123 posts in 1711 days


#9 posted 01-15-2018 09:59 PM

I never have made one. I’ts one of those things they always seemed too complicated and I was hoping to avoid that with the incra system. I have a feeling I am wrong

View ArtMann's profile

ArtMann

942 posts in 815 days


#10 posted 01-15-2018 10:28 PM

Before I built a sled, I used an Incra fence to cut thousands of miters and I still do for angles other than 45. I have never had the kind of trouble you are describing. There is something else going on here. Perhaps your blade isn’t aligned very well with the miter slot? Is the kickback occurring after the wood has gone past the down traveling teeth and is contacting the up traveling teeth? Could it be that you don’t have good tight control of the wood as it passes over the blade? There are many potential root causes.

I agree with John that you really need to build crosscut and miter sleds, even though it will be a lot of trouble to get them dead accurate. There are a lot of instructions on how to do this on the internet and especially Youtube. You can also buy commercially built sleds and some of them have adjustable angles. I don’t think they are as good as a good shop built one though.

View clin's profile

clin

842 posts in 995 days


#11 posted 01-15-2018 10:28 PM

Another vote for the rounded side being down as being the main culprit here. As Loren said, small cutoffs are prone to this. I think becasue they are more easily affected by the last bit of cutting and can more easily move due to their light weight.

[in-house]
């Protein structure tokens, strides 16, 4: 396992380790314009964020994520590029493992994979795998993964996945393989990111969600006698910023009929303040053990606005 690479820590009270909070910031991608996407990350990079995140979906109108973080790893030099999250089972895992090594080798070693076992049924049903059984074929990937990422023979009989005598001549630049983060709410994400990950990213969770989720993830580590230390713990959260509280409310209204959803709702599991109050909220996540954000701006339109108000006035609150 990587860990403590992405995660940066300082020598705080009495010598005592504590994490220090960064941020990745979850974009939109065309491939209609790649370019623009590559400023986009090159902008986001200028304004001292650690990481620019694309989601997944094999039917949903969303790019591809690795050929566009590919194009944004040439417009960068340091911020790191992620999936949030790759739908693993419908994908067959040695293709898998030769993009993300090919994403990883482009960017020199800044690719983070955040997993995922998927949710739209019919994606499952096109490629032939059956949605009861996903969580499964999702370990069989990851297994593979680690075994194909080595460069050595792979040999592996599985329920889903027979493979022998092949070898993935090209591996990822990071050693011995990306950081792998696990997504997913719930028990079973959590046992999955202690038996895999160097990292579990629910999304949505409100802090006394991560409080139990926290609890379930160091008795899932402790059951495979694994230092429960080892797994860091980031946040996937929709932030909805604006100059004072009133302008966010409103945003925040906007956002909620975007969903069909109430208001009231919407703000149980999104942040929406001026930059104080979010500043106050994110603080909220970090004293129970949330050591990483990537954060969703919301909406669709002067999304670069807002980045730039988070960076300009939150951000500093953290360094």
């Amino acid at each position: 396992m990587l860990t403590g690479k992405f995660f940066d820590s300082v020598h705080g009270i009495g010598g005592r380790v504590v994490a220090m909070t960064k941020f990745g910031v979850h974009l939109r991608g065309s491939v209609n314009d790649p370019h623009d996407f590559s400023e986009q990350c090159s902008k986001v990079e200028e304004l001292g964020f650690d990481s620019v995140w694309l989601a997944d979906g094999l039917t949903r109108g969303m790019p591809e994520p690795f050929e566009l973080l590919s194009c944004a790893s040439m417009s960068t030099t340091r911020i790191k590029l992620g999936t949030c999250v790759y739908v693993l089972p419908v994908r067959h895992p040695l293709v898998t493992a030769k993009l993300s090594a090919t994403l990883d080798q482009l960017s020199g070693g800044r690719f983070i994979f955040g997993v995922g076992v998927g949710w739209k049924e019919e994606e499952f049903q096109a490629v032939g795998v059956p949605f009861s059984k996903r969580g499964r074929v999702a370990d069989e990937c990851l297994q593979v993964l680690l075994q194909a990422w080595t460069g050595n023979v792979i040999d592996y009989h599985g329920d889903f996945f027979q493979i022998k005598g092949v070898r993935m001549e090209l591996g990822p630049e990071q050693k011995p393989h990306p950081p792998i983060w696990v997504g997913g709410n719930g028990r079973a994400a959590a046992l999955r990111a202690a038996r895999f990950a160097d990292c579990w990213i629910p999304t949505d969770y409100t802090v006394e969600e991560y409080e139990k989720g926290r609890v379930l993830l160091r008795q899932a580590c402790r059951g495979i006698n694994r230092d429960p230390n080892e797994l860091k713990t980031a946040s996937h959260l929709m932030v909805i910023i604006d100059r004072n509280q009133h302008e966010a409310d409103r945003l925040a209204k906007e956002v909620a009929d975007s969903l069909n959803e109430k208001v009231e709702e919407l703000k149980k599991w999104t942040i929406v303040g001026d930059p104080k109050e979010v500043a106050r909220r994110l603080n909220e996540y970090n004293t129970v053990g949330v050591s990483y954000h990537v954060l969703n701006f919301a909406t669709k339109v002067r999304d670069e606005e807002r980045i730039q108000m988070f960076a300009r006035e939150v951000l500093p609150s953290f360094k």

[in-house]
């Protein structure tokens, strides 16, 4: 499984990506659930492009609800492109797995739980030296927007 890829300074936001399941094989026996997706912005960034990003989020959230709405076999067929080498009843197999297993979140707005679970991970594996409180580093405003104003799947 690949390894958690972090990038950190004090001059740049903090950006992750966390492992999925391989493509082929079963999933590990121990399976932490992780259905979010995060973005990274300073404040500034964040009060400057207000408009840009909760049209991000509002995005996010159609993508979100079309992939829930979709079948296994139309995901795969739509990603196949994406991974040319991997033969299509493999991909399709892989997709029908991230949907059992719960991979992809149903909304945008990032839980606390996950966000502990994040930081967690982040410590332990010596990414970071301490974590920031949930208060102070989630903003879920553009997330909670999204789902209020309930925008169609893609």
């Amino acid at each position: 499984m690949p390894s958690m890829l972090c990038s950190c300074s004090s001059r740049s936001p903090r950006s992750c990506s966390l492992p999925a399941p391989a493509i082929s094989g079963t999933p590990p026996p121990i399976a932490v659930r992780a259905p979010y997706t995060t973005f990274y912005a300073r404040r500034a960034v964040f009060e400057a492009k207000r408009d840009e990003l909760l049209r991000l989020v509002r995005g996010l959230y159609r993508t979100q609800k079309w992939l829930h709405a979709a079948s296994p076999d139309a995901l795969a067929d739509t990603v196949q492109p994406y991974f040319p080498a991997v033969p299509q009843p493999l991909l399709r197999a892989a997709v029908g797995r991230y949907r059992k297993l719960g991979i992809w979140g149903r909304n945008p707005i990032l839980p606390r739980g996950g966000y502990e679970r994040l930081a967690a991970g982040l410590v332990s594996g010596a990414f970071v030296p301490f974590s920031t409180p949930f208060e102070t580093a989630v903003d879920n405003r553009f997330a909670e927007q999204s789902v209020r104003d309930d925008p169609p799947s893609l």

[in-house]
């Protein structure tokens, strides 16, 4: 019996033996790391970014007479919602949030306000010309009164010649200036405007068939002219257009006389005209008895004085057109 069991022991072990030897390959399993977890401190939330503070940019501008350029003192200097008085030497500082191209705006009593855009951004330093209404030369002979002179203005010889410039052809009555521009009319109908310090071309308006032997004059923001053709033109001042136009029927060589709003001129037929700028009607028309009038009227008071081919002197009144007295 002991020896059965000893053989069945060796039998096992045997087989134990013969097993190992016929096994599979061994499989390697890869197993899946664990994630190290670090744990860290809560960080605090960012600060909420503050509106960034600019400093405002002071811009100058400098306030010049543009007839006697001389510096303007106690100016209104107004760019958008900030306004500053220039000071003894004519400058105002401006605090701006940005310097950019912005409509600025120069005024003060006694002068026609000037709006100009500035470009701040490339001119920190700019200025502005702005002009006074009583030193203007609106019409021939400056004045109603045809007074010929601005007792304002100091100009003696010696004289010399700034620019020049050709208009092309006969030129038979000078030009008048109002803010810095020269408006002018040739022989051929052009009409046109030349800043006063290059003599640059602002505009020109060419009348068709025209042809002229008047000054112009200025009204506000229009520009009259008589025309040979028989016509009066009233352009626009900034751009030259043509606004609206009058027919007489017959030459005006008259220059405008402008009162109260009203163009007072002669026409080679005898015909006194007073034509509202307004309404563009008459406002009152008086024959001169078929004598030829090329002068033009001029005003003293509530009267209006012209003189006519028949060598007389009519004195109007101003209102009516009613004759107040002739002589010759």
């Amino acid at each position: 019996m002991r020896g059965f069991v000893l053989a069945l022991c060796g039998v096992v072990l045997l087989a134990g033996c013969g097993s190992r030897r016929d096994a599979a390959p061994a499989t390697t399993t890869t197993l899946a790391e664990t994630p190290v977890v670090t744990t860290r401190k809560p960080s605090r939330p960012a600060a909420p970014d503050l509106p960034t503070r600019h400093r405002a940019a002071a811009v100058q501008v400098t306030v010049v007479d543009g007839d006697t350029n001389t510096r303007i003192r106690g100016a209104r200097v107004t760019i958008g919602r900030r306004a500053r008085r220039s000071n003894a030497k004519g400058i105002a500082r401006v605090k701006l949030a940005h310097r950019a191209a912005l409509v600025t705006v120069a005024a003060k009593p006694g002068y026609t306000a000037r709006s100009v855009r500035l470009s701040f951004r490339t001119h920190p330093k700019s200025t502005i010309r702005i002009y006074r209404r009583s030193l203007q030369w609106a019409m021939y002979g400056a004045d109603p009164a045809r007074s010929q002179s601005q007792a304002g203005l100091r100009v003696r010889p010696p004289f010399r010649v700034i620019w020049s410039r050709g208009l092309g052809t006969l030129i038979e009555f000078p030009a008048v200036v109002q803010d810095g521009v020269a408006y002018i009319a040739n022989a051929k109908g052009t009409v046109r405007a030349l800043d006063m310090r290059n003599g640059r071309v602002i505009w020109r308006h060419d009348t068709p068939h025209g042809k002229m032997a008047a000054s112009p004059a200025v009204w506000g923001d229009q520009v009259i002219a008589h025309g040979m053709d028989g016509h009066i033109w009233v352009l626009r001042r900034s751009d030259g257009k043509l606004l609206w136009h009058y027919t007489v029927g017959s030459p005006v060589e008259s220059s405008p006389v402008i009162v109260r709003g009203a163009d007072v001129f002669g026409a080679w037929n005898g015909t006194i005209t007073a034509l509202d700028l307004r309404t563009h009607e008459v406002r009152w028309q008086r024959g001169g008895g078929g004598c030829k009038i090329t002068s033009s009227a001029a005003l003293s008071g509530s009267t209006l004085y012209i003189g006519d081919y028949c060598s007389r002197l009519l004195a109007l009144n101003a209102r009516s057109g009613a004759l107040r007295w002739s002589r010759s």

But with that rounded off side down, the cutoff cannot stand on its own and is going to move and I think whether it falls forward or back, the angle cut ensures it will rotate into the blade.

I don’t think this was mentioned, but another idea would be to put on a wooden extension to the fence. Something that would allow you to clamp the cutoff to the fence. And of course being a wooden extension you can cut right through it. Obviously this extension needs to be tall enough it remains whole after you cut part way through it.

And I know John knows what he’s talking about when it comes to kickbacks. He definitely got my attention with his story and photos of his accident.

-- Clin

View bondogaposis's profile

bondogaposis

4727 posts in 2350 days


#12 posted 01-15-2018 10:43 PM

Are the cutoff wedges getting in the gap in the insert? If so a zero clearance insert will fix it.

-- Bondo Gaposis

View John Smith's profile (online now)

John Smith

892 posts in 161 days


#13 posted 01-15-2018 10:51 PM

a closer look at the arrangement.

.

-- Graduated Valedictorian from the University of HardKnocks --

View Ripper70's profile

Ripper70

995 posts in 907 days


#14 posted 01-15-2018 11:02 PM



Are the cutoff wedges getting in the gap in the insert? If so a zero clearance insert will fix it.

- bondogaposis


+1 Especially if the small chunks of wood are angled. It’ll be easier for them to try to wedge themselves into the space between and become little projectiles. I’ve had the blade create enough air movement to pick small pieces up just enough to drop them back on the spinning blade where they then shoot off in a totally random direction.

Maybe a full face shield may be a worthwhile investment.

-- "You know, I'm such a great driver, it's incomprehensible that they took my license away." --Vince Ricardo

View Kazooman's profile

Kazooman

1006 posts in 1951 days


#15 posted 01-15-2018 11:06 PM

Good comments on the insert slot, but take another look at the first picture the OP posted. I doubt that a piece that size got in the slot.

I think I got the rotations reversed in my second comment. Based on the angle shown in the picture, a piece rotating back towards the front of the saw would strike the blade.